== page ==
The annual rate of consumer price inflation in the UK fell to 1.5% in May, 0.3 percentage points down on the previous month. It hasn’t been this low since late 2009.
The unexpectedly big drop was due to falling airfares and the first annual decline in food prices since 2006, a result of the price war among supermarkets.
Housing-market inflation is accelerating, however. Figures from the Office for National Statistics revealed a 9.9% increase in the year to April, the fastest year-on-year rate since 2010. London prices are climbing by 18.7%.
What the commentators said
The decline in inflation looks set to continue, said Larry Elliott in The Guardian. The producer prices index, which tracks inflationary pressure in the pipeline, shows that manufacturers’ factory-gate prices are rising by less than 1% a year.
Inflation expectations, a measure of where the public thinks the cost of living is heading, are subdued. Earnings growth is running at under 1% a year.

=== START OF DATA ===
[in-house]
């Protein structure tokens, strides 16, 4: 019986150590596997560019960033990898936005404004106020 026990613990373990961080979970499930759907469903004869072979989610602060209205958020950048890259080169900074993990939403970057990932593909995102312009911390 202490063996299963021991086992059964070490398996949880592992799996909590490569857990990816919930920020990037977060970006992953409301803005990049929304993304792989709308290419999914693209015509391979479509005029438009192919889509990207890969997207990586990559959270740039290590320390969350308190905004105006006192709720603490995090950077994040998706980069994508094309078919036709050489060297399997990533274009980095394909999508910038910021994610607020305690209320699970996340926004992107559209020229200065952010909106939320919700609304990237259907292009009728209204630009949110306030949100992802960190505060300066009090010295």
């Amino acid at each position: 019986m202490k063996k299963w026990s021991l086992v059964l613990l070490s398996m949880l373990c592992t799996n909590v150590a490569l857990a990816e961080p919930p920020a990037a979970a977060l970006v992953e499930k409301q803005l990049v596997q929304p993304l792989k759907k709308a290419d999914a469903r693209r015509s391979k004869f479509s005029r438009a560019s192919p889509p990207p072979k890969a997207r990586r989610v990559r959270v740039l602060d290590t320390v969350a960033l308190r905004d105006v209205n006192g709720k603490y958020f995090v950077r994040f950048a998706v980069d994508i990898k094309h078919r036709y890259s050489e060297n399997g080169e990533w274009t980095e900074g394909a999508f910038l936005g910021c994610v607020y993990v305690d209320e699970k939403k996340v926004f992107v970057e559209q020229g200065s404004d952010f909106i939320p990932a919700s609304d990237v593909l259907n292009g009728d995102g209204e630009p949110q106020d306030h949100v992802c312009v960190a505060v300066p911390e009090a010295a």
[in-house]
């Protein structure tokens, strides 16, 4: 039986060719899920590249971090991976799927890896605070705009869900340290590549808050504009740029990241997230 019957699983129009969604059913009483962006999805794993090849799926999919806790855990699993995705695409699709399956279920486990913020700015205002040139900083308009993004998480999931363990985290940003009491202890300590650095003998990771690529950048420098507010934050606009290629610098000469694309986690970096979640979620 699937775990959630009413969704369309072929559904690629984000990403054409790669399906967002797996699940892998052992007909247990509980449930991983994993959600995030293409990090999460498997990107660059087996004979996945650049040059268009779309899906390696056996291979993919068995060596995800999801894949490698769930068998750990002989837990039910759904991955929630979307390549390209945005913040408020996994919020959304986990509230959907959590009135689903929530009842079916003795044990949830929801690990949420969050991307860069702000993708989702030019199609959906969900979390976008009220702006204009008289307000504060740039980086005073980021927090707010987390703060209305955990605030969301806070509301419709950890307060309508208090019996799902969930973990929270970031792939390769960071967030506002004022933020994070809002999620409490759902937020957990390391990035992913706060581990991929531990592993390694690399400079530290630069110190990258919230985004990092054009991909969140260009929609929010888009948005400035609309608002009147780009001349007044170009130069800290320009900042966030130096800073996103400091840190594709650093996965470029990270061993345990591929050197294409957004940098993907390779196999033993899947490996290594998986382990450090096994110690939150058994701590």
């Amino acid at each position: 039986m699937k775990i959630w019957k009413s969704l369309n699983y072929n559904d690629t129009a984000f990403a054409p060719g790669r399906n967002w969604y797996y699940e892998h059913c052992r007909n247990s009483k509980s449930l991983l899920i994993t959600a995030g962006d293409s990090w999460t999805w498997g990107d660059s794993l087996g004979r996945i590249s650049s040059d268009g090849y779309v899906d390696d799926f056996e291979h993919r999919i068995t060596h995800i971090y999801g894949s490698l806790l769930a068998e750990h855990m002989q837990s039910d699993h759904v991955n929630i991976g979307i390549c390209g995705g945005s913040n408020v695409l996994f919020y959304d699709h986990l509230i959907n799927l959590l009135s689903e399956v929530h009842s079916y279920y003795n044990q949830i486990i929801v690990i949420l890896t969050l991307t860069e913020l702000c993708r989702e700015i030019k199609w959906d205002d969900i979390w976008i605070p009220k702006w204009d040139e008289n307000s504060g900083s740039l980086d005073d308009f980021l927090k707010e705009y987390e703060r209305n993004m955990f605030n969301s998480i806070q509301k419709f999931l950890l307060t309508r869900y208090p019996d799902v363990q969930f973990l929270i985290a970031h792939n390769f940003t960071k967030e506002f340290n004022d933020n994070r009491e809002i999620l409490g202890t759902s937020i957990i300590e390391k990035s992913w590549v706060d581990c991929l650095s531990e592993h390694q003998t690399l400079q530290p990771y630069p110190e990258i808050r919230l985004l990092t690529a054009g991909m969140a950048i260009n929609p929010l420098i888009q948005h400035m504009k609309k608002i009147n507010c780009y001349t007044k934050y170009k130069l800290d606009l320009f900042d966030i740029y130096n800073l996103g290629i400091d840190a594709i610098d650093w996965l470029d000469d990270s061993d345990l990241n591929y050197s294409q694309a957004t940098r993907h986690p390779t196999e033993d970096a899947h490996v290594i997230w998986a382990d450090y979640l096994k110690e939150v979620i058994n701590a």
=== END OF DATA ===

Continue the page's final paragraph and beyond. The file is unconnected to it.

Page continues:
Meanwhile, sterling has risen to a five-year high against the dollar, and is at similarly lofty levels against a basket of trading partners’ currencies. It’s hard to see where inflationary pressure is going to come from.
It could come from higher oil prices resulting from the Iraq crisis, said The Daily Telegraph. Fears of lower supplies have already boosted oil prices and the crisis could easily spread. The timing of Easter also tempered prices. Alan Clarke of Scotiabank reckoned inflation could rebound to 1.9% by the end of the year.
While the outlook for inflation may not be clear, the Bank of England’s intentions are even less so. As James Mackintosh noted in the FT, the Bank “maintained the easiest monetary policy in its history even as inflation overshot its target every month from 2009 until last November”.
Now that inflation is at a post-Lehman low, it has become more hawkish, as Governor Mark Carney’s speech last week – only a month after he appeared dovish – shows.
Meanwhile, his attitude to the one area of the economy where there is a lot of inflation, the housing market, is also confusing, added Ed Conway in The Times. If he’s so keen on macroprudential tools to cool the market, why the sudden new apparent emphasis on interest rates?
Perhaps, concluded Larry Elliott, Carney is “not quite as smart as he thinks he is and is making it up as he goes along”.